Someone is Wrong on the Internet

It takes two to tango, and that doesn’t even include the band. Our choices, our behaviors, are rarely as discreet as we think they are. Not only do our decisions bleed into our other decisions, they touch on other people’s lives, more often than not. No man is an island; neither is any man a peninsula.

First, consider gossip. If gossip is spoken in the woods and no one hears, does it still make a mess? Guarding our tongues is important. But we need to guard our ears as well. Without an audience, gossip dies on the vine. It isn’t gossip when I know something you don’t. It isn’t gossip when you find out what I knew first. It’s only gossip when I get to be the one telling you. Ego and pride drive the tongue and open the ear.

The same is true of controversy. In the prototypical schoolyard fight, there is typically the victim, the bully, and the cowards. While we rightly cheer for the victim and hiss at the bully, the cowards, too, deserve our opprobrium. They haven’t even the willingness to risk what the bully has, and worse still, they provide the audience he craves.

The Internet has not helped. Cyber-bullies hide behind proxy servers and false names. Victims slowly learn that fighting back only encourages them. And there is no vice principal patrolling the hallways and breaking things up. Then there are the cowards. They create the page views, and some even input their own comments, usually anonymously, yelling, “Fight, fight,” while they sit three rows back. They create the audience that is the real raison d’être of the controversy to begin with.

Internet controversy gives us the liberty to play theological video games. That is, it is vicarious, faux drama, exciting enough to keep us tapping away at our keyboards but not so exciting that we lose sleep. We read an attack site (discernment blog, as they like to call themselves), and find that the kingdom is crumbling because Joel Osteen’s book is being carried in some LifeWay store somewhere, or because a guy in our camp invited a guy in their camp to speak at a conference. We head over to our favorite guru’s blog to get the straight skinny on just what the respectable ones are saying about this issue or that.

In all this reading, all this key-stroking, what we are really stroking is our egos. We think that by keeping up with the controversy we are really fighting the battle. And because of all the Internet play it is getting, we know it is the battle for the ages. We think we are fighting off Suleiman’s Muslim assault on Vienna, preserving Western Christianity, when all we are really doing is playing with toy soldiers. Like those who fought in the Saint Crispin’s Day battle, we can then go to our beds thinking ourselves fine fellows for having been in the fight. We, in short, aim far and miss far.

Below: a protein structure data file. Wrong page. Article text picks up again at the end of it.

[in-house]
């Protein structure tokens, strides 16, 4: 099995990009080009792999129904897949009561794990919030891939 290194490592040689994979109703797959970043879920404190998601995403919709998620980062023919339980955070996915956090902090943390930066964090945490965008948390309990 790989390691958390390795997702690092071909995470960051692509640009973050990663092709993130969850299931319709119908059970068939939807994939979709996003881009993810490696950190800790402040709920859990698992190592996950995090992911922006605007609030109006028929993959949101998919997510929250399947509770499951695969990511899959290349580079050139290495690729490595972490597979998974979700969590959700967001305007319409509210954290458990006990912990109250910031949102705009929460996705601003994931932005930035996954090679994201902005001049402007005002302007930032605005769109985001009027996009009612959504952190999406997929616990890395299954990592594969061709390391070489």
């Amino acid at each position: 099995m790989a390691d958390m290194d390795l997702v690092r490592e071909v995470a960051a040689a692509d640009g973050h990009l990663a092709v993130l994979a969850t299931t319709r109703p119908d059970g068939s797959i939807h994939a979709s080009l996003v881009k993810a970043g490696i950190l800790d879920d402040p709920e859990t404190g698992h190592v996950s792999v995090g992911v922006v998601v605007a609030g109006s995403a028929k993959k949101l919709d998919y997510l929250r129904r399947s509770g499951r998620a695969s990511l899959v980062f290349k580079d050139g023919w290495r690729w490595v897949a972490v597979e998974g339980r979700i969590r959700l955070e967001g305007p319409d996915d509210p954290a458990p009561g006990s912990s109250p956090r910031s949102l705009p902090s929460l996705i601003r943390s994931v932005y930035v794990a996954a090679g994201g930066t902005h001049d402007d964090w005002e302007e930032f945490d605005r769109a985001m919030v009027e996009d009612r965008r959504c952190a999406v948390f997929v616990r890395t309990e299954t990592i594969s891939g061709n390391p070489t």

There are true, important, eternity-in-the-balance controversies going on all around us. There are fights we are called not merely to egg on from the sidelines but to join. The calculus for the importance of any particular battle, in terms of its lasting impact on the great war between the seed of the woman and the seed of the Serpent, is simple enough. First, we need to know how large is the teaching ministry of the principals involved in the battle. We need to know how many unique visits this guy’s website gets. We need to know how many people recognize his name. The higher those numbers, the less important the battle.

The real battles are these: Will I speak graciously to my children today? Will I have a grateful and cheerful heart about my neighbors, my fellow employees, those with whom I worship? Will I go to war against gossip, not by pointing out the gossip of others but by tending my own garden? Whether some evangelical superstar embraces some mystical prayer form is less important to the kingdom’s future than whether I will pray faithfully for that little girl with the brain tumor.

It is true that the world out there matters. There are controversies that count. Martin Luther changed the world, facing bullies like David before Goliath. But when his beloved wife, Katie, trusted in the finished work of Christ alone, that changed eternity.

Not many of us worry about what we will eat or what we will wear. Sadly, that’s not because we’re so spiritual; rather, it is because we are so prosperous. Having been freed from such worries, do we then focus on pursuing the kingdom of God and His righteousness, or do we instead worry about the future of this theological coalition or the direction of that shared blog? Pursue the kingdom by pursuing His righteousness. And then all these things will be added to you. Stop your fretting. The future does not depend on you. It depends on the One on whom you depend.

There is someone wrong on the Internet. It’s probably you. Log off, hug your kids, kiss your wife, and go get some of His rest. The world will not only be there when you get back, it will have been made better.

This post was first published in Tabletalk magazine, May 2012.